In a second embodiment, referred to as the "fastened brace" embodiment, abutment of the large opening of the main body against the barrier is ensured by mechanically fastening the brace to the barrier, for example with rivets. In this fastened brace embodiment, the gusset whether pyramidal or conical, has not only the angulated lateral flanges, but vertically, oppositely disposed laminar arcuate flange portions on the periphery of the up-roof portion of the gusset. These arcuate flange portions which have peripheries conforming generally to the arcuate profile of the barrier, are fastened in contact with the barrier's down-roof surface. Each arcuate flange portion has a periphery extending over about one-half of an arc circumscribed around the arcuate flange portions, and the radius of the arc is preferably chosen to conform closely to that of the arcuate peripheral profile of the barrier.
More specifically, it has been discovered that the novel snow guard, formed as a unitary structure of foldable sheet metal less than 2 mm thick, and having a barrier with a peripheral flange means, can withstand not only the forces exerted by an accumulated snow pack, but also the compressive force of a person's weight exerted in either the down-roof or vertical directions; further, that when the brace is secured by its lateral flanges to the laminar strap so that the up-roof periphery of the large opening of the main body closely conforms to the arcuate profile of the barrier, its peripheral flange, optionally beveled, effectively restricts movement of the periphery of the opening without fastening the brace to the snow-stop; most preferably, vertically projecting arcuate flange portions of the brace are frictionally tightly secured against the down-roof surface of the barrier by crimping the peripheral flange means over arcuate flange portions. Still further, the snow-stop and unitary brace may be fastened together with mechanical fastening means, such as with button rivets.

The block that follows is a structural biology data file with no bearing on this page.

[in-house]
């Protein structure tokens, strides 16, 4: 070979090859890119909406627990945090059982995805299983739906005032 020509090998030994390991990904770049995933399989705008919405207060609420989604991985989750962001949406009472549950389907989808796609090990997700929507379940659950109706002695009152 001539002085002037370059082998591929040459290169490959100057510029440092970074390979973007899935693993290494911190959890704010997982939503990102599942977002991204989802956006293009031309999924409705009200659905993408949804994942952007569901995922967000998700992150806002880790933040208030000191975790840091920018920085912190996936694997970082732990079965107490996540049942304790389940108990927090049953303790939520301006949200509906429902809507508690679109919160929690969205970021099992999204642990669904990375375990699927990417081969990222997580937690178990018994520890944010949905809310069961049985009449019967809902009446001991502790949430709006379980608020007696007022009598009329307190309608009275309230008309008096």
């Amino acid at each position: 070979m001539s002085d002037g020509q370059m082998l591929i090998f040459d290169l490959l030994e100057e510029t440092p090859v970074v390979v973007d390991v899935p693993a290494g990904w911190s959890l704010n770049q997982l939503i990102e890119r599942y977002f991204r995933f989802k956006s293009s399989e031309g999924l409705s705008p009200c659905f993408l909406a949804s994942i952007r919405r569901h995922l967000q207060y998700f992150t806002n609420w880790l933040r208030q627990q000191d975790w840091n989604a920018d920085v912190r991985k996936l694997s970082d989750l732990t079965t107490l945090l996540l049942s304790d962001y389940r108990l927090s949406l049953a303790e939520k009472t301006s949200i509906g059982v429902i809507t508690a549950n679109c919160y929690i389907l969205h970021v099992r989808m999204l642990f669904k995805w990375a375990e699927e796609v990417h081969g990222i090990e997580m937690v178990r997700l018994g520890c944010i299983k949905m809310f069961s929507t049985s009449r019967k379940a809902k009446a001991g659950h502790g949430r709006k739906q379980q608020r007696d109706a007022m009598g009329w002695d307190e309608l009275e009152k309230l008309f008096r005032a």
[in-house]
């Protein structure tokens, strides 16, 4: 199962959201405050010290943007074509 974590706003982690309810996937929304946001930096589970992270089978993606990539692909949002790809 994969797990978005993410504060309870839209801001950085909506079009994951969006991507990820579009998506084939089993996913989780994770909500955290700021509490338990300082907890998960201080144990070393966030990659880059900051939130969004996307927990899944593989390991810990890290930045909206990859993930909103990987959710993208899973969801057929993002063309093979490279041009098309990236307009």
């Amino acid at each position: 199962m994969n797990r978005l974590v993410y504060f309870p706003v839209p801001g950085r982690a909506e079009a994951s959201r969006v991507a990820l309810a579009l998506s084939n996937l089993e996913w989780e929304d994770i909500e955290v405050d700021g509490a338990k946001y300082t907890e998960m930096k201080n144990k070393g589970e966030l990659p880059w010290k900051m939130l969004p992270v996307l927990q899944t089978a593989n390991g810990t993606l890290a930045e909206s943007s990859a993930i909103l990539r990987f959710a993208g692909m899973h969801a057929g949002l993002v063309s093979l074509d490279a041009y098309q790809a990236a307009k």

In each embodiment, not only is the combination of the snow-stop and brace effectively unitized, but also the combination is reinforced by the peripheral flange means, and the meeting plane of the brace and the barrier is protected. In each embodiment, the up-roof periphery of the gusset is snugly abutted against the down-roof surface of the barrier and the periphery of the gusset closely matches the periphery of the barrier from which periphery the peripheral flange means projects. When the gusset is provided with laminar vertical tabs with an arcuate periphery, the arcuate periphery of the tabs closely matches that of the periphery of the barrier. When the gusset is not provided with laminar vertical tabs, the periphery of the gusset, whether partially polygonal or arcuate (typically semi-circular), closely matches that of the periphery of the barrier. The structural strength of the snow guard is surprisingly improved because it is formed as a unitary body in which the combination of the snow-stop and brace mimicks a solid cast or otherwise molded body fastened to the laminar strap, even if the snow guard is not formed as a unitary body by molding; and the angulated lateral flanges are tightly secured to the laminar strap by overturning and tightly rolling the angulated side edges of the down-roof portion of the strap over the lateral flanges, providing liquid-impermeable, sealed edges.
The foregoing and additional objects and advantages of the invention will best be understood by reference to the following detailed description, accompanied with schematic illustrations of preferred embodiments of the invention, in which illustrations like reference numerals refer to like elements, and in which:
FIG. 1 is a perspective view of an embodiment of a snow guard having a brace with a gusset of pyramidal shape comprising twin triangular elements.
FIG. 2 is a plan view of a laminar blank of formable weather-resistant material which provides the strap used to fasten the snow guard to a roof member.
FIGS. 3A, 3B, 3C and 3D are plan views of laminar blanks of foldable sheet metal from any of which the snow-stop is formed.